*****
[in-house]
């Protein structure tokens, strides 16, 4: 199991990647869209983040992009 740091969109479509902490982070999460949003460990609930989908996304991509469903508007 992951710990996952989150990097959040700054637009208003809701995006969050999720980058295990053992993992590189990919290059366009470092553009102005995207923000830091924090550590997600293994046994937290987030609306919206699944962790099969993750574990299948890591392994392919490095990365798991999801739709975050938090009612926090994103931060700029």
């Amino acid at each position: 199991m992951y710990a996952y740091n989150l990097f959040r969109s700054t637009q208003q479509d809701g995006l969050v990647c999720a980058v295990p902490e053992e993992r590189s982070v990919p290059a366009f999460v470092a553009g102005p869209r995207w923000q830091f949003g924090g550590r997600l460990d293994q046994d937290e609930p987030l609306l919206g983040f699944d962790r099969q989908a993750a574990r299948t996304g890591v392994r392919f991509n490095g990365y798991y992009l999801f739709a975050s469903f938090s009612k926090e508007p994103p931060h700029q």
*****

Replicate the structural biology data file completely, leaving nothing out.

[in-house]
């Protein structure tokens, strides 16, 4: 199991990647869209983040992009 740091969109479509902490982070999460949003460990609930989908996304991509469903508007 992951710990996952989150990097959040700054637009208003809701995006969050999720980058295990053992993992590189990919290059366009470092553009102005995207923000830091924090550590997600293994046994937290987030609306919206699944962790099969993750574990299948890591392994392919490095990365798991999801739709975050938090009612926090994103931060700029």
């Amino acid at each position: 199991m992951y710990a996952y740091n989150l990097f959040r969109s700054t637009q208003q479509d809701g995006l969050v990647c999720a980058v295990p902490e053992e993992r590189s982070v990919p290059a366009f999460v470092a553009g102005p869209r995207w923000q830091f949003g924090g550590r997600l460990d293994q046994d937290e609930p987030l609306l919206g983040f699944d962790r099969q989908a993750a574990r299948t996304g890591v392994r392919f991509n490095g990365y798991y992009l999801f739709a975050s469903f938090s009612k926090e508007p994103p931060h700029q």